Reflections for 9/11: Part I: Broadening Empathy

On September 12, 2001 this newsletter started with the following:

“After yesterday’s horrific deaths due to terrorist action, this email endeavour would be remiss if it remained silent. Remembering that these emails are simply a forum for action and not in-depth analysis and discussion (needed as they are and available elsewhere), the following actions are given for your consideration:”

A link to the full email is below. But I wanted to highlight two notions for reflection as the tenth anniversary coverage unfolds, largely by posing questions. Here is the first snippet:

“We can help bring a broader, more solid perspective into the overall dynamics . . .

(a) EMPATHY: Even as a Canadian, the sight of the massive towers collapsing, the loss of life, the vulnerability of even the Pentagon, was traumatic and jolting. And yet I had a hard time saying that “this email would be remiss” unless it is thus always remiss – violent deaths of innocent people occur daily around this planet. I am generally so insulated from all the suffering and violence . . . but at least here is an opening for empathy. We can try to channel the reaction to one of empathy and understanding for all those who are innocent yet traumatized for whatever reason . . . We have a gut-wrenching glimmer of what some people constantly face. Let’s use it to build bridges and understanding and action.”


I recently saw a little TV coverage of 9/11, focused on the personal stories of sorrow and heroism. A few people were still traumatized by the event. Post Traumatic Stress Disorder (PTSD) is a well-known phrase that tragically gets remedied far too seldom. For sure, we must do what we can to help such people heal. But while remaining genuinely focused on them I can at the same time broaden that sense of empathy. It made me think of a recent report which found PTSD criteria in 75% of Darfuri children in IDP camps (Reuters article based on Lancet study) – in front of their eyes, unspeakable acts of terror were committed before they entered the camps. Both groups remain genuinely traumatized, as are many people around the world – the question is whether I can find the above openings and thus find my world enlarged.

So as I ponder these last ten years I will be asking myself: in what ways and from where has my empathy been broadened? And in what ways and from where has it been the opposite? And as 9/11 coverage unfolds, because I am quite susceptible to the tug of the video images and reports, I will be asking: Why did they choose {whatever} images? Who is trying to evoke what response in me and why? Is it fair coverage? In what ways is it helping broaden my sense of empathy and in what ways does it diminish it? And so on. As indicated in earlier newsletters, our sense of the world is shaped by many factors, media being one of the most prominent. We must seek that which expands and deepens our sense of life and also name that which diminishes it (recall in the Previous Newsletter, there was an article, Fear Inc. on a $40 million deliberately funded group that spreads inflammatory, distorted views on Islam).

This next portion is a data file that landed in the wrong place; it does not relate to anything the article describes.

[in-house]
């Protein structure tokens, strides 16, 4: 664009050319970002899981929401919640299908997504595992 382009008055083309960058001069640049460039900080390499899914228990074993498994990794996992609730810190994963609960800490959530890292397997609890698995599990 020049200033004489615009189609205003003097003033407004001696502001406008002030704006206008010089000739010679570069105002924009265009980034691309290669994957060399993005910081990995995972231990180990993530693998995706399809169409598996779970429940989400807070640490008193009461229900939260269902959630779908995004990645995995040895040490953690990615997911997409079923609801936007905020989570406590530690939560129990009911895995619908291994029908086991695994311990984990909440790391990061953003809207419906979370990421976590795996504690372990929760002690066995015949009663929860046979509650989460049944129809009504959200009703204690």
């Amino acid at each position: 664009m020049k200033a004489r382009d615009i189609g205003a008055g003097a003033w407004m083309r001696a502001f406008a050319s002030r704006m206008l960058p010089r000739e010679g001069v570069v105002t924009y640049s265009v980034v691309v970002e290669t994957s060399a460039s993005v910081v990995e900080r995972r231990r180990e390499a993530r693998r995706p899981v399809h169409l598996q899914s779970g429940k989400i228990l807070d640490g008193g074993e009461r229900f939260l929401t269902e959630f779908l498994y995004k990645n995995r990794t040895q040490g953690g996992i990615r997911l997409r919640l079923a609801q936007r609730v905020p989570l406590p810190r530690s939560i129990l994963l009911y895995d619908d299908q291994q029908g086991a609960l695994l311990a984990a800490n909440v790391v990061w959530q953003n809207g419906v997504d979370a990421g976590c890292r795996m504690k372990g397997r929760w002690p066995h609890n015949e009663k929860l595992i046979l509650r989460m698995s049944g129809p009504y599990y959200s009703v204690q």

Authentic empathy requires our clearest perceptions of reality. It is already clear that such empathetic connections will be readily and rightly available to the victims and heroic people of the World Trade Center buildings collapse. During the unfolding anniversary events of such a world-pivotal event, may we all also examine how easy or difficult it is and has been to broaden that empathy, examine what factors have been at work, good and bad, in that process, and endeavour to use the insight to build a stronger, more human global fabric.

Original Email:


Original Full Essay:


Original Skepticism of Iraq War Talk:

5 thoughts on “Reflections for 9/11: Part I: Broadening Empathy

    • Since you were one of the First Responders, may you feel the support and gratitude of all those thankful for your gritty, dangerous work! If you lost friends, may it also be a time of healing.

  1. May I suggest a further resource to learn more about empathy and compassion.
    The Center for Building a Culture of Empathy
    The Culture of Empathy website is the largest internet portal for resources and information about the values of empathy and compassion. It contains articles, conferences, definitions, experts, history, interviews,  videos, science and much more about empathy and compassion.

    Also, I invite you to post a link to your article about empathy to our Empathy Center Facebook page.

  2. I comment each time I especially enjoy a article on a site
    or I have something to add to the discussion.
    It is a rssult of the sincerness communicated in the article I
    browsed. And after this post Reflections for
    9/11: Part I: Broadening Empathy | Blog for "Until All Achieve Well-being" Newsletter.
    I was moved enough to drop a thought 😉 I actually do
    have 2 questions forr you if you don’t mind. Is it simply me or does it seem like some of these remarks look lie they
    are coming {section DELETED due to violation of basic dialogue principles}? 😛 And, if you are posting
    on other online social sites, I would like to
    follow you. Could you list alll of all your
    social pages lije your Facebook page, twitter feed, or linkedin profile?

    • Sorry, but I don’t allow gratuitous or generalized slurs on people, and thus that section of your comment was deleted. If you want to criticize anyone’s stance, that of course is welcome and you can resubmit your comment accordingly.

      As for social media, that is a good idea – I will put it in the About section. You can follow @UntilAll, although I seldom have time to post.

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